Fourth position is one of my favorite positions on the violin. Why, you may ask? Well, because I find that it is one of the most neglected positions. It is like rooting for the underdog.

Fourth position is usually a transit position from third position to fifth position.

It also feels a bit like a no man’s land since third and fifth feel so familiar for violinists.

However, the cool thing about first is that the first and fourth finger on the G, D and A strings resonate and can be checked with open strings.


  • Easy to Find

    First finger replaces fourth finger in first position which resonates with your open string except for the E string because as violinists we do not have an open B string. However, B has it’s own special ring.


    First finger on the G, D and A strings and fourth finger are the same pitches as open strings therefore can be checked with open strings.

  • Fourth finger on EVERY string resonates with an open string.

    Easy to check and know when it is out of tune! Great for Intonation.

  • Hand Frame is set on pitches that resonate with open strings.

    Except for first finger B in the E string

  • Smaller distances between fingers than third

    Intervals get smaller the higher you play on the instrument.

  • Excellent position to have in your toolbox for the keys of D, A and E Major/minor

  • Very helpful in orchestral fast passages

    Just today in my practice of Tchaikovsky’s Capriccio Itialliene, fourth position fingering came to my aid in a fast passage eliminating multiple shifts.

  • Reads uniquely

    Does not read like a previous position in the typical position learning order.

  • Fourth Position reads like first position one string lower but an octave higher

    Trivia fun: for example on the D string we have the first finger playing E and the fourth finger playing A in first position. On the A string in fourth position we have the first finger playing E and the fourth finger playing A but an octave higher. Doubt this tidbit of information will help you play better in fourth position but it is fun to know. Yes, I am officially a violin geek and most likely so are you if you are reading this blog post dedicated to fourth position on the violin.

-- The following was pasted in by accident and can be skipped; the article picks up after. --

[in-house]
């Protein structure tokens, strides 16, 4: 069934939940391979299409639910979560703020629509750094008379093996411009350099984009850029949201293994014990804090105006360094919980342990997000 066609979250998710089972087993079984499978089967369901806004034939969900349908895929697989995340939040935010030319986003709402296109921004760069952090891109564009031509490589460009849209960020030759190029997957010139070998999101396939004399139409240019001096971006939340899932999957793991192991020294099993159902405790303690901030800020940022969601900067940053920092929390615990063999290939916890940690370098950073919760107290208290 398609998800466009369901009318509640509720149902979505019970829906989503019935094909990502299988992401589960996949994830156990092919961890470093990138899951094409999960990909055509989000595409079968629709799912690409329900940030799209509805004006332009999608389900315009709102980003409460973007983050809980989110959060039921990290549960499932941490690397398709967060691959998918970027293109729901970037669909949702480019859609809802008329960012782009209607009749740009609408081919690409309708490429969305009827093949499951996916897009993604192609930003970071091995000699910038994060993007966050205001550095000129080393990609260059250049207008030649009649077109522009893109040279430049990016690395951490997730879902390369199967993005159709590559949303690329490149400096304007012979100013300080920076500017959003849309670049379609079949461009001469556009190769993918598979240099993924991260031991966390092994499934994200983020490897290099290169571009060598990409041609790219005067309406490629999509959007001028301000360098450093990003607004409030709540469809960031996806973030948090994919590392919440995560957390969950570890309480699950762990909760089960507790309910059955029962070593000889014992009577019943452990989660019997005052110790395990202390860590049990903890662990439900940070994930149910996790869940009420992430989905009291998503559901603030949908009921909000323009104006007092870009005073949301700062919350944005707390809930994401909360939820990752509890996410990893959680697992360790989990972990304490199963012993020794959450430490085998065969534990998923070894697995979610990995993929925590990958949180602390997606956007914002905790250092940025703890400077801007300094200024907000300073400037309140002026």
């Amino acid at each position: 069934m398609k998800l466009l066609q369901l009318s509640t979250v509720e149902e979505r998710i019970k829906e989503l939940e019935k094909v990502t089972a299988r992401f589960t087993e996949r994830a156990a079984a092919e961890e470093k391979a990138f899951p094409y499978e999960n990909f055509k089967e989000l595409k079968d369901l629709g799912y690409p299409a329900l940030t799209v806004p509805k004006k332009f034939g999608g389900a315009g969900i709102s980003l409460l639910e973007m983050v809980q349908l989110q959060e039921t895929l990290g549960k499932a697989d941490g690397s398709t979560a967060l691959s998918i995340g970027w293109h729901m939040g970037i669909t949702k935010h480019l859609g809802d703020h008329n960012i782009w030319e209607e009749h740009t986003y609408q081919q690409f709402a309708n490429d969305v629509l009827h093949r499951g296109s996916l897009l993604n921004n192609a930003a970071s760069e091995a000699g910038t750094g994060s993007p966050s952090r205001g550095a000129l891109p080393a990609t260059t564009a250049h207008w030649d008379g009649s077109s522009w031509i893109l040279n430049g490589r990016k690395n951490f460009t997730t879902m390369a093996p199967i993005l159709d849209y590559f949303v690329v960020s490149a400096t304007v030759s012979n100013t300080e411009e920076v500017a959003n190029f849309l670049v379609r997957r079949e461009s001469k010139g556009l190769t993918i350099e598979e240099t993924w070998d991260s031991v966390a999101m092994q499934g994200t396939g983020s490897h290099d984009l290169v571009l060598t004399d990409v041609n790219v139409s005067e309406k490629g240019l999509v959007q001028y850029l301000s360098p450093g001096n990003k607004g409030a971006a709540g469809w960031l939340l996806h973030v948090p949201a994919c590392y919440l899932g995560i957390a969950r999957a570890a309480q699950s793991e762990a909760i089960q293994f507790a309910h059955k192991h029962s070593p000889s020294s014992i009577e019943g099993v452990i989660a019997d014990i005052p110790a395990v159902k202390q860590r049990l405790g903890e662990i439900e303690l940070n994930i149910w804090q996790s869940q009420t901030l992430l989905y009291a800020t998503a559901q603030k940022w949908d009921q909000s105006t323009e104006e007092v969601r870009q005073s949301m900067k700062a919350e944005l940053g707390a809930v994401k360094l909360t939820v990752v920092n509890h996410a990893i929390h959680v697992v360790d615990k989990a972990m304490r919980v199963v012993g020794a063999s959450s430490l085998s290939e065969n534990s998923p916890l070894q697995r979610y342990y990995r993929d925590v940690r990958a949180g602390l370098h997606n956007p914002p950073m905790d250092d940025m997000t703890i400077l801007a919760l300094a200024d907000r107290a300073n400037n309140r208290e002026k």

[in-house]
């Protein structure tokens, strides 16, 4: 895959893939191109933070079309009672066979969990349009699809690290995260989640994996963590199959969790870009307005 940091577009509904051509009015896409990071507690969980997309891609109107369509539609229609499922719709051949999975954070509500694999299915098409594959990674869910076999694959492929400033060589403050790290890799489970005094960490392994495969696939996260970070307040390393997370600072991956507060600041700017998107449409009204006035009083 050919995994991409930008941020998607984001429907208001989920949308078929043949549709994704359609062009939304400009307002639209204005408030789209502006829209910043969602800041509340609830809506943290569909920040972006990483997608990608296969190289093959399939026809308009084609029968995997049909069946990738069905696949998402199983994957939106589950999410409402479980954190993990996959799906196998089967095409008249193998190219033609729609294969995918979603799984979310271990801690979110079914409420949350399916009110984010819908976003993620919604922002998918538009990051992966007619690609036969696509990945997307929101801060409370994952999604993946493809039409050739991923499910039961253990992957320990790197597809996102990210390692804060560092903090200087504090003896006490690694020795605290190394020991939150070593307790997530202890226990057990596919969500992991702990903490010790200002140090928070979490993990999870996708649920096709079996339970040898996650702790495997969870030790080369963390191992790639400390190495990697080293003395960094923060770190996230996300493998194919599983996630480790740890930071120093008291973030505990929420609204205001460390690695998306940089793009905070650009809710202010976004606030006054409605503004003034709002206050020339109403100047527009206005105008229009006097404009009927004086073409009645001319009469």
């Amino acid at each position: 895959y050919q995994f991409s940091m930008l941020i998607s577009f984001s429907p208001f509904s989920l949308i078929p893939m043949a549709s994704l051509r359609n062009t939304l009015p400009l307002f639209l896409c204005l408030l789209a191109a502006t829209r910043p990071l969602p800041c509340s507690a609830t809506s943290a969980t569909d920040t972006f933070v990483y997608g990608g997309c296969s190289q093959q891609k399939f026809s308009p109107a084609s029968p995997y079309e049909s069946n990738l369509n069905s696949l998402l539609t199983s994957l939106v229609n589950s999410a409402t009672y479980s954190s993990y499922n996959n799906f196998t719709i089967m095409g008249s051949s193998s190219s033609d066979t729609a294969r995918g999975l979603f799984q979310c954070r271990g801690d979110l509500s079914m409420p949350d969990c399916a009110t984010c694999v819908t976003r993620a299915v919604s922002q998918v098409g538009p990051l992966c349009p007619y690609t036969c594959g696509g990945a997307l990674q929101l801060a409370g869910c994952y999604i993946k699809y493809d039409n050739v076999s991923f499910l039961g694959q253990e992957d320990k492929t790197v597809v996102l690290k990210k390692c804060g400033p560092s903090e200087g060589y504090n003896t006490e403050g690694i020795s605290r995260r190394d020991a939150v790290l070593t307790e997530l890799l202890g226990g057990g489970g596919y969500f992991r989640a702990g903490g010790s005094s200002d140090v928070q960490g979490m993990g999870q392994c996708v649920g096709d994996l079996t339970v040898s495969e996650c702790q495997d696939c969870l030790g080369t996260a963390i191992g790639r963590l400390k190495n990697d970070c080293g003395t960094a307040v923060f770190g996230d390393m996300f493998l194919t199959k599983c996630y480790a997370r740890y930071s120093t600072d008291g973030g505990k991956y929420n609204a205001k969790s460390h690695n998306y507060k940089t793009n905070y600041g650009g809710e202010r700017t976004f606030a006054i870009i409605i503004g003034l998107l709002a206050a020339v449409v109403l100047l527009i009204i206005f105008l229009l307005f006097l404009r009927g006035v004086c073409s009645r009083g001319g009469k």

What is your reason not to neglect fourth position? Would love to hear in the comments below.

Happy Magical Practices,

P.S. Looking for an online violin positions immersion program?

With Heather’s Position Mastery Immersion you will study seven positions on the violin in eight weeks.

Traditionally it can take 3 – 5 years to learn what is taught within Position Mastery immersion in only 8 weeks.

Program pre-requsitie: Playing knowledge of one position outside of first position.

Discover more by clicking the image below.

Heather Broadbent


Heather is a classically trained concert violinist performing with the Gabrovo Chamber Orchestra in Bulgaria. She received her BM violin performance degree from CU -Boulder, studied with top teachers including Rachel Barton Pine. Ms. Broadbent has held leadership positions with multiple orchestras in the Greater Chicago-Milwaukee area. She has instructed thousands of violinists globally via youtube videos, online Academy, E-Courses, group coaching and one on one intensives. Heather’s students have won multiple awards, concerto competitions, held concertmaster positions in orchestras and even performed in Carnegie Hall. Heather is an advocate of a holistic violin lifestyle – putting one’s mind, body and spirit as a violin journey priority.

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